Bloom & Nora Menstrual Pads

overall rating:



Beth Wilson
No items found.

During her menstruating years one woman can use up to 10,000 products, most of which end up in landfill. Considering that they will still be there around 500 years from now, it’s alarming. To make matters worse, the ones that don’t end up in landfill, often end up on our beautiful shores. In 2013 the Marine Conservation Society held a beach clean across 96.7km of UK coast-line. They collected 428 tampons and tampon applicators per 4.4km and 1291 sanitary pads, panty liners and backing strips per 13.3km! In addition, the process of manufacturing these products i.e. turning wood pulp into soft, cotton-like fibres, is both resource and chemical intensive. Studies carried out by women’s health organisations in the US have found a range of toxins, dioxins and carcinogens present in tampons. Bloom&Nora is Oeko-Tex certified free from harmful chemicals.

I think the price of the products is also well judged - it is low enough that it is affordable and will work out much cheaper than using disposable equivalents, whilst being high enough that people will think twice before buying many more than needed.

What it's made of:


Surface - Bamboo or Polyamide

Waterproof layer - Recycled plastic bottles

Core - Polyester

One line of pads, the "Bloomers", has a surface layer made from bamboo fleece whereas all other products use polyamide for the surface layer. Most of the world’s bamboo comes from China, where regulations are lax and fertilisers, pesticides and deforestation may be used to maximize outputs. The processing of raw bamboo into soft fabric is also chemically polluting in general. There is no information available on where Bloom&Nora’s bamboo is sourced so it’s probably Chinese. However, Bloom&Nora were the first brand to manufacture all their waterproof fabrics from 100% recycled plastic and they sell recycled plastic washbags, as well as re-useable wipes, which I think outweigh the downsides of using bamboo and synthetic materials.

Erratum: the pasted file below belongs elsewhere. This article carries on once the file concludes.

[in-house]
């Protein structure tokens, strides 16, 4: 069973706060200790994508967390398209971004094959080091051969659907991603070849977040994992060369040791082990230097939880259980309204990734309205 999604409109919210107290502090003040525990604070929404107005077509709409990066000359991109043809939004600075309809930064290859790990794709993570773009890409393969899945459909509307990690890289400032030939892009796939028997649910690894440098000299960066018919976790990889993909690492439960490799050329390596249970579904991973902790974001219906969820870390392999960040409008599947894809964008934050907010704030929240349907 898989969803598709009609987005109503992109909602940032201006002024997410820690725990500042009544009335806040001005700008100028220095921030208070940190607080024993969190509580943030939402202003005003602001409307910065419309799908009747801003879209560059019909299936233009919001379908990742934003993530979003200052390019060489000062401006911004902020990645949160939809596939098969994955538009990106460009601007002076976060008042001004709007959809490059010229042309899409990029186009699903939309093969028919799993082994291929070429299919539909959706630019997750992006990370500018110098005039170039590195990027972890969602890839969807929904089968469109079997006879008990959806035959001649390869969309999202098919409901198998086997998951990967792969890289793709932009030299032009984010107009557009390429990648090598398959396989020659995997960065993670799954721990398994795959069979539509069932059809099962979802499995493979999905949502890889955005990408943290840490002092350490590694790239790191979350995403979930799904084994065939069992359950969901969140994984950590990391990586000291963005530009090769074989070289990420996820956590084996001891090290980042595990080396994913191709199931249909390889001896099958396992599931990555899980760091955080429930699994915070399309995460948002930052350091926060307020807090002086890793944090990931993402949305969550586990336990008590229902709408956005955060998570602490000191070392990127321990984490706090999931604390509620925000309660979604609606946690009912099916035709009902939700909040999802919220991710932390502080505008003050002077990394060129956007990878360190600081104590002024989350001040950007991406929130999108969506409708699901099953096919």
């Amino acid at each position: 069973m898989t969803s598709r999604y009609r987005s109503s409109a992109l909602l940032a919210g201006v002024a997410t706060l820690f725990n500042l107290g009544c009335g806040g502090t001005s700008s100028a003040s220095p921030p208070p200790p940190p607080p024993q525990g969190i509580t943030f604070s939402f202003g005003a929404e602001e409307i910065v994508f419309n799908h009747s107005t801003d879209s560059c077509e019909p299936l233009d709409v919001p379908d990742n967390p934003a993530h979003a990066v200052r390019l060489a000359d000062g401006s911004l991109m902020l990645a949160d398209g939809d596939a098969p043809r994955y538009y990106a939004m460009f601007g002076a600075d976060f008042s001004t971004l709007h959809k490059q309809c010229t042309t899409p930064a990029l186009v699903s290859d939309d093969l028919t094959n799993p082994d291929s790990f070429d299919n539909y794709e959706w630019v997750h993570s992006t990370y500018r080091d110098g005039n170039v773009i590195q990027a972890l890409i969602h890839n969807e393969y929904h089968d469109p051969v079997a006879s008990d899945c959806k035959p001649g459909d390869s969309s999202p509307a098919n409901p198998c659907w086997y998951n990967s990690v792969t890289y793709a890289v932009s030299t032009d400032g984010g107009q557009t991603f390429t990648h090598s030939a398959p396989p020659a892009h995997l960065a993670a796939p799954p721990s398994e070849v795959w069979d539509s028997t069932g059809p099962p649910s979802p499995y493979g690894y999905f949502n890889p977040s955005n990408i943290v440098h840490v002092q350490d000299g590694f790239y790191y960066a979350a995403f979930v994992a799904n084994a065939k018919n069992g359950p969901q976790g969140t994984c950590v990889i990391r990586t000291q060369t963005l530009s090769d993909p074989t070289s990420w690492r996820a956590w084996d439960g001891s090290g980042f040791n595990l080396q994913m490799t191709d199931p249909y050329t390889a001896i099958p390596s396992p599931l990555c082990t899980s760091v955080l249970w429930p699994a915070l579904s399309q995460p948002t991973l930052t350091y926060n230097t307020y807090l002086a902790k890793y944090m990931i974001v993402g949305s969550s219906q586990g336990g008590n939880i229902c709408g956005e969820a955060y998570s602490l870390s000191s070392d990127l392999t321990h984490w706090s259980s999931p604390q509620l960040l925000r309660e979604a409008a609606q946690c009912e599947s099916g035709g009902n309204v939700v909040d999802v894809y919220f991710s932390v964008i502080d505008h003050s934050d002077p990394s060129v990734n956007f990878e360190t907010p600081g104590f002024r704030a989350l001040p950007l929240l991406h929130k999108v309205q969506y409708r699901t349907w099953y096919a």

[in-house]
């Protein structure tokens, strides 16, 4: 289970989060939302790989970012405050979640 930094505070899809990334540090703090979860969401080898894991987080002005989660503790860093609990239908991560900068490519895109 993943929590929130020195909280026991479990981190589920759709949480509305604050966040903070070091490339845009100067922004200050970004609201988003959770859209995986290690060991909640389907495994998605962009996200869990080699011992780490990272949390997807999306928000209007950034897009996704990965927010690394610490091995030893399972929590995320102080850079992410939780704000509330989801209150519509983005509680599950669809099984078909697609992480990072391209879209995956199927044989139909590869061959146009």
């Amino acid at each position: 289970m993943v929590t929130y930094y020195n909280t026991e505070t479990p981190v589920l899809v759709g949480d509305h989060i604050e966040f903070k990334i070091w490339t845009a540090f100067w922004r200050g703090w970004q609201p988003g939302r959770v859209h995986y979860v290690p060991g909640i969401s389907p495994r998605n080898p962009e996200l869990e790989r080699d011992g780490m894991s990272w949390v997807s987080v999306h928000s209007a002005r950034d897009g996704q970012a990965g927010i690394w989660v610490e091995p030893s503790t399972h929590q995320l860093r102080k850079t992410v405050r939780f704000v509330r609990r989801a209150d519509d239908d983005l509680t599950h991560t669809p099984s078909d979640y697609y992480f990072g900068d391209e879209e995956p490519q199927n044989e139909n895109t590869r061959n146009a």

How it's made:


Polyamide is made from a certain monomer extracted from crude oil and then processed in an energy and water intensive way, and depending on the manufacturer this can be a polluting process. Polyester is made in a similar way. There’s no information about this brand’s polyamide or polyester manufacture processes.

This probably doesn’t sound like it deserves 2.75 but I’ve given it this rating because these products directly replace disposable sanitary towels - which would get a negative rating if that was possible. See this review for an example of some of the issues 

Bloom&Nora products are delivered to customers via Royal Mail which means the shipping has a very low carbon footprint compared with delivery services like DPD (within the UK). There’s no mention of what packaging is used on the website so I’ve assumed the worst - single-use plastic. 

Who makes it:


All products are made in the UK which legally ensures good working conditions. Since this is a small family business, they are involved with each stage of the supply chain and don’t outsource. The sister company, TotsBots, even has a Youtube video available: “Take a peek inside our factory” for ultimate transparency. (The factory is probably the same as is used for Bloom&Nora.)